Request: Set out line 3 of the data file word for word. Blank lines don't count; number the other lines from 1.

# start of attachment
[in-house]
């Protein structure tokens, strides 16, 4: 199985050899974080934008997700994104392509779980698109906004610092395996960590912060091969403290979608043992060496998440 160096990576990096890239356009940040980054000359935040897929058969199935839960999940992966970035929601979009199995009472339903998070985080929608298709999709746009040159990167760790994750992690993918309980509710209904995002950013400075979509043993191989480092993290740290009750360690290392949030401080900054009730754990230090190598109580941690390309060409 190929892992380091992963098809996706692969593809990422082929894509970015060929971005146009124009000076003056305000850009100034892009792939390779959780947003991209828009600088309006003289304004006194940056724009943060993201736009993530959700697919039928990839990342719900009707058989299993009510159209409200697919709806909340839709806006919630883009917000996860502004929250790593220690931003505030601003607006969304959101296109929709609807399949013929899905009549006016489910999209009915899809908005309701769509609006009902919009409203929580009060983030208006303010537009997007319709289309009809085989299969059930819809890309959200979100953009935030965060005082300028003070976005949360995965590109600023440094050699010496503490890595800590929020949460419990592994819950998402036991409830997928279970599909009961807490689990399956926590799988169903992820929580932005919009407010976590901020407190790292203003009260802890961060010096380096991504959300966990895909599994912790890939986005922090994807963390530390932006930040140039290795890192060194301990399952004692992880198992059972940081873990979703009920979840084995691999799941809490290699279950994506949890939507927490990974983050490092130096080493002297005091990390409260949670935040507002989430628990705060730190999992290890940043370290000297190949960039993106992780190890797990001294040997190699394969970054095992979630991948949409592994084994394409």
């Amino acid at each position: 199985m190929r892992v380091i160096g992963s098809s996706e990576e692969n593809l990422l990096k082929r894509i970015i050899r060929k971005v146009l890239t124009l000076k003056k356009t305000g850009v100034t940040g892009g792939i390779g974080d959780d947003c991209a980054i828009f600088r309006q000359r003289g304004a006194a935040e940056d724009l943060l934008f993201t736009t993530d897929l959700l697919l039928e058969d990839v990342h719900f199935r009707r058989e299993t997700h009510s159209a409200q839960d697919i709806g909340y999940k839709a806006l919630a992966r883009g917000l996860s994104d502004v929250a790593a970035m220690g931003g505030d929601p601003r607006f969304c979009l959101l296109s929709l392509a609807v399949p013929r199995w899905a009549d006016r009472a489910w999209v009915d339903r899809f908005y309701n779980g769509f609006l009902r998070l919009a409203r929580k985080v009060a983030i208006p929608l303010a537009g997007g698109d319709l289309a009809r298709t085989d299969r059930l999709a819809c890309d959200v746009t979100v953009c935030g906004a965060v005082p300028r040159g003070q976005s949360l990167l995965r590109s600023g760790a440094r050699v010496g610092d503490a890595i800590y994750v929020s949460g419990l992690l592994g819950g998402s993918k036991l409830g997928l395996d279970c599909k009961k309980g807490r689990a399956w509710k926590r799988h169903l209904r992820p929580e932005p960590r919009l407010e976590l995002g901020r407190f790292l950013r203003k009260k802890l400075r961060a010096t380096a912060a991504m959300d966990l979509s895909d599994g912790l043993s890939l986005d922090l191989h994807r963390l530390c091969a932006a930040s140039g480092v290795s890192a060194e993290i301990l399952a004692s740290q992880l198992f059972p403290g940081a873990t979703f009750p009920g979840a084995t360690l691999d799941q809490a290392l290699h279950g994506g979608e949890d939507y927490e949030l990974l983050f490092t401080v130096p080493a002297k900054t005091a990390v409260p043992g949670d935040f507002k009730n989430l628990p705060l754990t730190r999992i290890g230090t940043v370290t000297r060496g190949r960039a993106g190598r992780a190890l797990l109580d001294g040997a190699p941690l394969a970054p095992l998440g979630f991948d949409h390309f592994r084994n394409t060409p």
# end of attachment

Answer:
């Amino acid at each position: 199985m190929r892992v380091i160096g992963s098809s996706e990576e692969n593809l990422l990096k082929r894509i970015i050899r060929k971005v146009l890239t124009l000076k003056k356009t305000g850009v100034t940040g892009g792939i390779g974080d959780d947003c991209a980054i828009f600088r309006q000359r003289g304004a006194a935040e940056d724009l943060l934008f993201t736009t993530d897929l959700l697919l039928e058969d990839v990342h719900f199935r009707r058989e299993t997700h009510s159209a409200q839960d697919i709806g909340y999940k839709a806006l919630a992966r883009g917000l996860s994104d502004v929250a790593a970035m220690g931003g505030d929601p601003r607006f969304c979009l959101l296109s929709l392509a609807v399949p013929r199995w899905a009549d006016r009472a489910w999209v009915d339903r899809f908005y309701n779980g769509f609006l009902r998070l919009a409203r929580k985080v009060a983030i208006p929608l303010a537009g997007g698109d319709l289309a009809r298709t085989d299969r059930l999709a819809c890309d959200v746009t979100v953009c935030g906004a965060v005082p300028r040159g003070q976005s949360l990167l995965r590109s600023g760790a440094r050699v010496g610092d503490a890595i800590y994750v929020s949460g419990l992690l592994g819950g998402s993918k036991l409830g997928l395996d279970c599909k009961k309980g807490r689990a399956w509710k926590r799988h169903l209904r992820p929580e932005p960590r919009l407010e976590l995002g901020r407190f790292l950013r203003k009260k802890l400075r961060a010096t380096a912060a991504m959300d966990l979509s895909d599994g912790l043993s890939l986005d922090l191989h994807r963390l530390c091969a932006a930040s140039g480092v290795s890192a060194e993290i301990l399952a004692s740290q992880l198992f059972p403290g940081a873990t979703f009750p009920g979840a084995t360690l691999d799941q809490a290392l290699h279950g994506g979608e949890d939507y927490e949030l990974l983050f490092t401080v130096p080493a002297k900054t005091a990390v409260p043992g949670d935040f507002k009730n989430l628990p705060l754990t730190r999992i290890g230090t940043v370290t000297r060496g190949r960039a993106g190598r992780a190890l797990l109580d001294g040997a190699p941690l394969a970054p095992l998440g979630f991948d949409h390309f592994r084994n394409t060409p």